Marat Khusnutdinov should also come over for 2024-25. Khusnutdinov struggled to get minutes in Russia, but a trade can change the circumstances for him to get playing time. Khusnutdinov can serve as another quarterback to help Rossi and Yurov on the second power-play unit. He can also assist Joel Eriksson Ek and Foligno in increasing their point totals at even strength. That’s a path for the Wild to maximize Foligno’s $4 million cap hit.
Khusnutdinov can substitute in taking faceoffs and be free to create offense because Foligno and Eriksson Ek are safety blankets; especially Foligno, who will stand up for him. Khusnutdinov can become a monster playing with Foligno and Eriksson Ek – an underrated dynamic, versatile forward who can play all situations with speed.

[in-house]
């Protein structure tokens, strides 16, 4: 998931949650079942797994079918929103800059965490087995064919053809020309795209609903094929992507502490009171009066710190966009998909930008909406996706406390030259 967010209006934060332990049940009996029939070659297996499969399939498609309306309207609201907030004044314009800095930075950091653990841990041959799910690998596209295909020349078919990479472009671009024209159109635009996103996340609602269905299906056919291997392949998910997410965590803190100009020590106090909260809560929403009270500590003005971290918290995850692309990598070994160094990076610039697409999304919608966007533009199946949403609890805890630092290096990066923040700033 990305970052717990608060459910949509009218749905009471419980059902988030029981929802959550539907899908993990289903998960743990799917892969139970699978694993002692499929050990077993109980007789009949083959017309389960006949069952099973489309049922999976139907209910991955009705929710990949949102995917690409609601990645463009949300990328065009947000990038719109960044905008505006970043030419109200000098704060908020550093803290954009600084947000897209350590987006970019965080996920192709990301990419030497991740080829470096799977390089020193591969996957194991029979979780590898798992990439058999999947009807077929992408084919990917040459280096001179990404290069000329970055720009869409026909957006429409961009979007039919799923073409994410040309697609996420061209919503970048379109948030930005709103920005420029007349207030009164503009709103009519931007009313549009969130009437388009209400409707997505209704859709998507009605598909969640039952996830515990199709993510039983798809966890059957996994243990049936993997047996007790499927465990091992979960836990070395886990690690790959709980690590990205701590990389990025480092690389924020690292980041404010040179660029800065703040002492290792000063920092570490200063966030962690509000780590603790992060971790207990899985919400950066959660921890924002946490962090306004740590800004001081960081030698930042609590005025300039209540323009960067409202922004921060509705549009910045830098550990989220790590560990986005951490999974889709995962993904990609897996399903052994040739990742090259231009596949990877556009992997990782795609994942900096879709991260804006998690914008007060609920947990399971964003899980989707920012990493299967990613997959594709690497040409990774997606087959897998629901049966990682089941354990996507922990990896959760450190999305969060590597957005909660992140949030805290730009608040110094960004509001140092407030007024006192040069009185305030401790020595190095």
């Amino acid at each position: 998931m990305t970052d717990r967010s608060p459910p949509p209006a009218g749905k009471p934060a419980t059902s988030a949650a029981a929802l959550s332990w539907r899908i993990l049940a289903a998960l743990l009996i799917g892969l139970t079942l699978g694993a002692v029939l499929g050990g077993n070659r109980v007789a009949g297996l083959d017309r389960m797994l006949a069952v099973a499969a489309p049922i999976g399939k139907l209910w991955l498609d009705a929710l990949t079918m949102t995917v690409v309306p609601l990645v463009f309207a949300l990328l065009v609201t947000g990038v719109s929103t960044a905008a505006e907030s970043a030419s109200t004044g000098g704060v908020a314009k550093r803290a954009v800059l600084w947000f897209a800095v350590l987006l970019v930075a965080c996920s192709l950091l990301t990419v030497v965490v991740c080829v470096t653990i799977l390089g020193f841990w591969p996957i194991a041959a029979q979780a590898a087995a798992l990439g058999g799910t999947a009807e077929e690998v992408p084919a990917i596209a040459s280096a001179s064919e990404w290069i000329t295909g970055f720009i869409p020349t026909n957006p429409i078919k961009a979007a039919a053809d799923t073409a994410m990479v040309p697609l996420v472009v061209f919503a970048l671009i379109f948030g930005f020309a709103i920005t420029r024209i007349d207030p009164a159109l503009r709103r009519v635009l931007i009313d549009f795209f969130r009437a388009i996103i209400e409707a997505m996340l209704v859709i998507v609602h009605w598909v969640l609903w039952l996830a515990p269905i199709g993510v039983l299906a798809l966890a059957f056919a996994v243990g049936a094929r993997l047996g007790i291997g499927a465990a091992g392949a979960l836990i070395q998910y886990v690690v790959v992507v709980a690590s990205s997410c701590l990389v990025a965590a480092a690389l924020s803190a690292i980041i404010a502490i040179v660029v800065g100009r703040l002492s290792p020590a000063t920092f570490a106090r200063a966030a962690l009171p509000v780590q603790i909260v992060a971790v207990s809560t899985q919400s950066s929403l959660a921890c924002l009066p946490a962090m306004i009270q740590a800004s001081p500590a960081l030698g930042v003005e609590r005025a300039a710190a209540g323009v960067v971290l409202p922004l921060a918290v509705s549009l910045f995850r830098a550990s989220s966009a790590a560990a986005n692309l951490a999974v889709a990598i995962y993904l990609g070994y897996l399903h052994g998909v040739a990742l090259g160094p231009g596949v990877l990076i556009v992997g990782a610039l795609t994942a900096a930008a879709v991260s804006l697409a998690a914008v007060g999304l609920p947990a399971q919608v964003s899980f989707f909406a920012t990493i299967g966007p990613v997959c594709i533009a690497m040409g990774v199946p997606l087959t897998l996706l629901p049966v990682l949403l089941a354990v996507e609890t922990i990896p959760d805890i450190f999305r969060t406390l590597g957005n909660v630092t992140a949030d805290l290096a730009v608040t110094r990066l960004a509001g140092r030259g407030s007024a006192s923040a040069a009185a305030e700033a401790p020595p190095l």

Other prospects like Liam Öhgren and Sammy Walker will battling for a roster spot this time next year. However, I expect Khusnutdinov to make the team. Khusnutdinov has more upside than Walker and can match his speed. We can expect Walker to be one of the first call-ups with Adam Beckman, which means it ultimately comes down to Khusnutdinov and Öhgren. Öhgren is more likely to need a couple of years to develop in the minors by playing first-line minutes, which is why they extended Zuccarello.
Evason can still use Freddy Gaudreau frequently to shut down scoring lines on the penalty kill. He can work exceptionally well with Duhaime and Dewar to limit the league’s best power plays. Gaudreau can play all situations. They can showcase Dewar and Duhaime more when going up against top lines. Together, they will make a strong and speedy trio.